Enter the Cat

On November 30th 1949 Bert played at White Hart Lane, Tottenham for England against the World Cup Holders, Italy. The game was watched by 71,797 fans including a large contingent of Italian supporters and note that 20,000 were locked outside the ground.  It was, without doubt one of Bert’s finest games, and earned him the applause of everyone in the huge crowd.  As he came off the pitch the first person to greet him was Frank Swift who congratulated Bert on his tremendous performance.

The Italian press christened Bert, “Il Gattone” - The Big Cat and here you can see how Bert became known as the best goalkeeper in the world.  The name “Il Gattone” stuck with Bert following this game.  Ron Atkinson who was on the ground staff at Wolves (he actually rolled the pitch before the Honved game in 1954. Ron Atkinson always called Bert “Il Gattone” whenever they met following that game.

Ron Atkinson and other apprentices used to roll the pitch after it rained and he reckons it was his contribution to the magnificent victory over Honved and Ferenc Puskas

This was just one of many headlines that proclaimed the mastery of the England custodian

The original of this Harold Gittins cartoon hung on a wall in Bert’s home

Charles Buchan eloquently described the game as follows:  “Brilliant goalkeeping by Bert Williams saved England, who received a lesson in the finer arts of soccer from the Italian world champions at Tottenham.  On a heavy ground, suited to our style, we were outplayed in all departments except goal and as a pointer to our Rio chances we were made to look bad.  (1950 World Cup would be played in Rio)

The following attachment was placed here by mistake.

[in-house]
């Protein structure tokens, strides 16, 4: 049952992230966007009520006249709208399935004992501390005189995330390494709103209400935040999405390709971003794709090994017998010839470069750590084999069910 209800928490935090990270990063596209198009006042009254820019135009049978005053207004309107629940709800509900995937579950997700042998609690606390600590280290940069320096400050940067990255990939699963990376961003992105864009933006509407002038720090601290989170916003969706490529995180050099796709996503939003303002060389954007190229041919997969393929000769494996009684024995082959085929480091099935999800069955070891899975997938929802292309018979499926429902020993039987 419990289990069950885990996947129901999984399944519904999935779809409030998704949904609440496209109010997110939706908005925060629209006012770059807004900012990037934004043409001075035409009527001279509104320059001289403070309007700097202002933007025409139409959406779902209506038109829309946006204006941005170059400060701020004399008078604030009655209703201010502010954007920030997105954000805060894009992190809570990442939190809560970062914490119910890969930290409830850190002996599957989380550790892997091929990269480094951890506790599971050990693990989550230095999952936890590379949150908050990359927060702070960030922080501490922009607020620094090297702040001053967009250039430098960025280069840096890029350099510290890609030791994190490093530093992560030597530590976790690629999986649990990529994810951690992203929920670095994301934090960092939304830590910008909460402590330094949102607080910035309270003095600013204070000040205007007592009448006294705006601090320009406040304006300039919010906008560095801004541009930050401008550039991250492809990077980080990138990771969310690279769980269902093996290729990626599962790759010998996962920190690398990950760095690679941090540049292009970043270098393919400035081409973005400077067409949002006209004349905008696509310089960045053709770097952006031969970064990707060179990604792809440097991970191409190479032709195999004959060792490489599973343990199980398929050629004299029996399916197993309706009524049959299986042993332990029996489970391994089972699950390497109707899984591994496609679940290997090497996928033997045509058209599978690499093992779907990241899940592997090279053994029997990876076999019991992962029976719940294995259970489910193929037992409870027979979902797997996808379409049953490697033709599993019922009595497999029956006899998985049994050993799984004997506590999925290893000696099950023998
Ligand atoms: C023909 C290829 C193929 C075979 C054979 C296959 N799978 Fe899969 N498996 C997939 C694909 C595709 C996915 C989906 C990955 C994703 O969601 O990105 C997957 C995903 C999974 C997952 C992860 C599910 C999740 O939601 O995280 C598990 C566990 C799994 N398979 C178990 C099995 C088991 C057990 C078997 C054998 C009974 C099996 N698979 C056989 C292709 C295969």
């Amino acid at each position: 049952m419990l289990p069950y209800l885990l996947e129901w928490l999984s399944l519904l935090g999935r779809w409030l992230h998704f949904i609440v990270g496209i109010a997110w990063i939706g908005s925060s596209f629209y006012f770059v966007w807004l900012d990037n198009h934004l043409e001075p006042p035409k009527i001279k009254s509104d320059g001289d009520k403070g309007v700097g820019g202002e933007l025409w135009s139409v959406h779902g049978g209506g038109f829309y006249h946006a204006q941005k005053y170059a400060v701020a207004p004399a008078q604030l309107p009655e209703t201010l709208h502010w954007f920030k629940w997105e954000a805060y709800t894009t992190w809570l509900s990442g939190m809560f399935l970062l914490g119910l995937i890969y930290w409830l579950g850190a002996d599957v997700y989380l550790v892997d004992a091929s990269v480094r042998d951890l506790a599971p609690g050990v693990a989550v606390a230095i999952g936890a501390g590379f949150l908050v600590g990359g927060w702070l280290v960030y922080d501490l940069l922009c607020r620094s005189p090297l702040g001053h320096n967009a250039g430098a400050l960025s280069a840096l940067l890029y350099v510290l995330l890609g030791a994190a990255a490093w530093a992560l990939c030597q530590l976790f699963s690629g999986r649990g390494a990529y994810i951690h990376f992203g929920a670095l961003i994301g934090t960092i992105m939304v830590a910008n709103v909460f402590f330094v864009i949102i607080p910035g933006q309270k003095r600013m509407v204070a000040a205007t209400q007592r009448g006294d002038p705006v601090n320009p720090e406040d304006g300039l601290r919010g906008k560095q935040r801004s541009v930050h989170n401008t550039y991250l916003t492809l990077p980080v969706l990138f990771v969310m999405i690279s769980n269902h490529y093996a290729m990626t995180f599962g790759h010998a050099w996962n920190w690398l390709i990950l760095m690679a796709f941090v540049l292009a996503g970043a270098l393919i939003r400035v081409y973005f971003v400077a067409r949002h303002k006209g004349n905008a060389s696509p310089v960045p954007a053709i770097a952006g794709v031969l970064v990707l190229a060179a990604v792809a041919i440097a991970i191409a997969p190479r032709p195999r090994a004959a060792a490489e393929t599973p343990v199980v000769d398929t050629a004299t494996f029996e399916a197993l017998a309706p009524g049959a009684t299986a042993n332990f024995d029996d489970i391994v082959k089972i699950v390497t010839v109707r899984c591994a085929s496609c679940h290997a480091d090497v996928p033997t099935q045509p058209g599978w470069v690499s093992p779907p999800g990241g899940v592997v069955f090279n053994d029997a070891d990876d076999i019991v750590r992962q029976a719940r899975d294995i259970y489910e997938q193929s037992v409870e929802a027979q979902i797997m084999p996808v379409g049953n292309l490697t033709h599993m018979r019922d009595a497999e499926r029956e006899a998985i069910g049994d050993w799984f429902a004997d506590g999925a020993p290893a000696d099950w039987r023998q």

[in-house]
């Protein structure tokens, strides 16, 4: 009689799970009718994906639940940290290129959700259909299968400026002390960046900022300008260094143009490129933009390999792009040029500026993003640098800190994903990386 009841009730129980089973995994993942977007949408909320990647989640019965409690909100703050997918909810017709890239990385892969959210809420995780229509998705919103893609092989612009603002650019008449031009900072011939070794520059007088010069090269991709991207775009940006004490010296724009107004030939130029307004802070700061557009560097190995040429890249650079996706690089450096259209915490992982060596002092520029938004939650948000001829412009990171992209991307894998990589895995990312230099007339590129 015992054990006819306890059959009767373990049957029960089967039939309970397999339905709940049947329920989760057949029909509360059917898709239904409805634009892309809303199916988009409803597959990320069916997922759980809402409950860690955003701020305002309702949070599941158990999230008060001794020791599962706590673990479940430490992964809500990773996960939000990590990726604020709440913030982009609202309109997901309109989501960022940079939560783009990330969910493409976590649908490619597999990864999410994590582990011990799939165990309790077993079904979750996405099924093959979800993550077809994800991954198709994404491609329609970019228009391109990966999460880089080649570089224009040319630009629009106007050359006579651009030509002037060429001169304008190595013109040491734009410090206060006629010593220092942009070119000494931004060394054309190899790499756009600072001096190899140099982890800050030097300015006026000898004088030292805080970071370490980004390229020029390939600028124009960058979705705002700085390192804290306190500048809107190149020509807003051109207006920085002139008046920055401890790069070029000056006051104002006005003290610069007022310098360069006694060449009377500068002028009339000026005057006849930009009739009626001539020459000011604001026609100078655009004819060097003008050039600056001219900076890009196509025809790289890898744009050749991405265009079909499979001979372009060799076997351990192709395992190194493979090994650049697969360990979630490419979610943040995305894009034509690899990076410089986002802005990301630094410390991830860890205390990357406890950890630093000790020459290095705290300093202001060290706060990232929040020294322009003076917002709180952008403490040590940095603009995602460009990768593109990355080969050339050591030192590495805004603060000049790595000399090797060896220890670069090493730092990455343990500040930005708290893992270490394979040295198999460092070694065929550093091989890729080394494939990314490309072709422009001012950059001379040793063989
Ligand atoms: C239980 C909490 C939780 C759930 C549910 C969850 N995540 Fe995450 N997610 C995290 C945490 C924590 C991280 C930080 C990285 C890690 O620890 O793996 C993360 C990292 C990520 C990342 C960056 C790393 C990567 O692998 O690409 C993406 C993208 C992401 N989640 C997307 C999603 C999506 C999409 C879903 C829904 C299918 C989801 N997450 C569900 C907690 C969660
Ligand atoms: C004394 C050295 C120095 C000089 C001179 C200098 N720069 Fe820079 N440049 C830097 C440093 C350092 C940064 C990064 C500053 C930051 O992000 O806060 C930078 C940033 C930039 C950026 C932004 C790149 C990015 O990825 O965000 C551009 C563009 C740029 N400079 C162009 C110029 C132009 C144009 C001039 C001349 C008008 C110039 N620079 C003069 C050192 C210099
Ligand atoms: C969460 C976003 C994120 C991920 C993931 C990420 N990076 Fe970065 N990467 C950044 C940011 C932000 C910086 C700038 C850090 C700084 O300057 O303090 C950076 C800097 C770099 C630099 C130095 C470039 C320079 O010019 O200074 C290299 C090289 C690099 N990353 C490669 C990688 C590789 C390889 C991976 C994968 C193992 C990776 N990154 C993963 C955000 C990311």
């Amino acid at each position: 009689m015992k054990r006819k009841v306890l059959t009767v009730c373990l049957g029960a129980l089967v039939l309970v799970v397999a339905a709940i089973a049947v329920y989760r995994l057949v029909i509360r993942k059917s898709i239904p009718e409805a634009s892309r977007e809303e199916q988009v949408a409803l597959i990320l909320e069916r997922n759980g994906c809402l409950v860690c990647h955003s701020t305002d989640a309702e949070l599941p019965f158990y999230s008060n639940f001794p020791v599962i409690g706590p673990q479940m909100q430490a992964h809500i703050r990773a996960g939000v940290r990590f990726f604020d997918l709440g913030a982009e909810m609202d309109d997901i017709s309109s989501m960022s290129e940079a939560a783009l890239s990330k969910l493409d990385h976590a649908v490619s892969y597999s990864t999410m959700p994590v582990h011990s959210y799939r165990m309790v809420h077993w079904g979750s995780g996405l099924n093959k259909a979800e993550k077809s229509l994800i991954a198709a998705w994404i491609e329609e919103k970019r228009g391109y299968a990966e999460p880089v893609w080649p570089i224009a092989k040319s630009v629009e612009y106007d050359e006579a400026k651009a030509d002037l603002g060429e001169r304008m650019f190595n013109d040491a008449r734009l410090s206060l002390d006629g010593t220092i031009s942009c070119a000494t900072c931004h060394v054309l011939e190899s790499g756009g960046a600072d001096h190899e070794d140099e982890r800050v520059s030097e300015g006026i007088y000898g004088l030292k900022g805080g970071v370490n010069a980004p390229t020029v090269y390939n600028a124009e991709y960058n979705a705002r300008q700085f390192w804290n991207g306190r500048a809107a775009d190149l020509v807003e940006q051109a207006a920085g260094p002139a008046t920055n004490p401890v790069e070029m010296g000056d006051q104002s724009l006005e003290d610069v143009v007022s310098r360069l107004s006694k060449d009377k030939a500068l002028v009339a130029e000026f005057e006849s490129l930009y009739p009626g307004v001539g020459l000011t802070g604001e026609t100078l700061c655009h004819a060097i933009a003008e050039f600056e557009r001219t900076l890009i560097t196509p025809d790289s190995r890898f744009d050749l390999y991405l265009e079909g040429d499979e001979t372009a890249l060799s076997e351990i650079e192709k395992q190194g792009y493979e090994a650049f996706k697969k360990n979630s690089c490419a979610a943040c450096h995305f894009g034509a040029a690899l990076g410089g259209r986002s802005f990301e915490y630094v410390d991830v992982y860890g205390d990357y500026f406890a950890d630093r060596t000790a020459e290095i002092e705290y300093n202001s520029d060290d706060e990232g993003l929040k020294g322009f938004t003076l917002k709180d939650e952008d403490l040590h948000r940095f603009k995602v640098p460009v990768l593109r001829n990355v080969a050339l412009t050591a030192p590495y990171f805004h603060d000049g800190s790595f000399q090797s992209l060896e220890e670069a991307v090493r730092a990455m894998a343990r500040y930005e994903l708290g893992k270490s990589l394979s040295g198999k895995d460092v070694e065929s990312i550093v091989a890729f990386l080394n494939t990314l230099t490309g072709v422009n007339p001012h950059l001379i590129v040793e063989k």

Without question when the England selectors met they must have been impressed and influenced by Bert’s display against Italy and it came as no surprise when the selectors chose him for the 1950 World Cup squad.

Stan Cullis called Bert’s display, “The greatest performance by any goalkeeper in the world that I have ever seen”.

Tom Webster, who also came from Bradley, contributed his cartoon

The Cat by David Bartley

A Wolverhampton Wanderer of great esteem, a shining star in a golden team,

A man of distinction, reliability, feline qualities, incredible agility

A safe pair of hands, such aerial dominance

Presence, composure, vision and prominence

Commanding respect and appreciation, a local hero, a national sensation

England caps and trophies galore, a sensational record you cannot ignore

Admired by professionals, adored by the fan

Bert Williams - The Black Country Wanderer’s man

The Big Cat - a tribute to Bert Williams

Back when the Wolves were conquerors you were crucial in their quest

You were their all-time Number One, you’ll always be the best

The saves you made were stunning that no-one can deny

And when you leapt up for crosses you reached up to the sky

You played against the very best with forwards at their peak

But when faced with your clutching hands their prospects were quite bleak

Those famous floodlit matches you triumphed in them all

You leapt and dived with stunning grace and rarely missed the ball

That famous semi-final against United’s best, the Wolves were down to nine fit men but you surely passed the test

Beneath the towers of Wembley, you stood between the posts

Watched by the cheering masses you soon became their toast

Remember the Italians how they called you “The Big Cat” strong of heart and fleet of foot there can be no doubt of that

Whether playing for the Wanderers or with three lions on your shirt

To us you’re still the very best, many thanks for the memories Bert

Since WWII, I can’t go back any further, England has produced only one, possibly two world class goalkeepers.  The outstanding player was Bert Williams of Wolves.  He came to his peak a little before television became our God.  He was the greatest of them all and he looked the part.  His feats in Europe with Wolves and England earned him the title “The Cat” and he deserved it

A well-known sports writer

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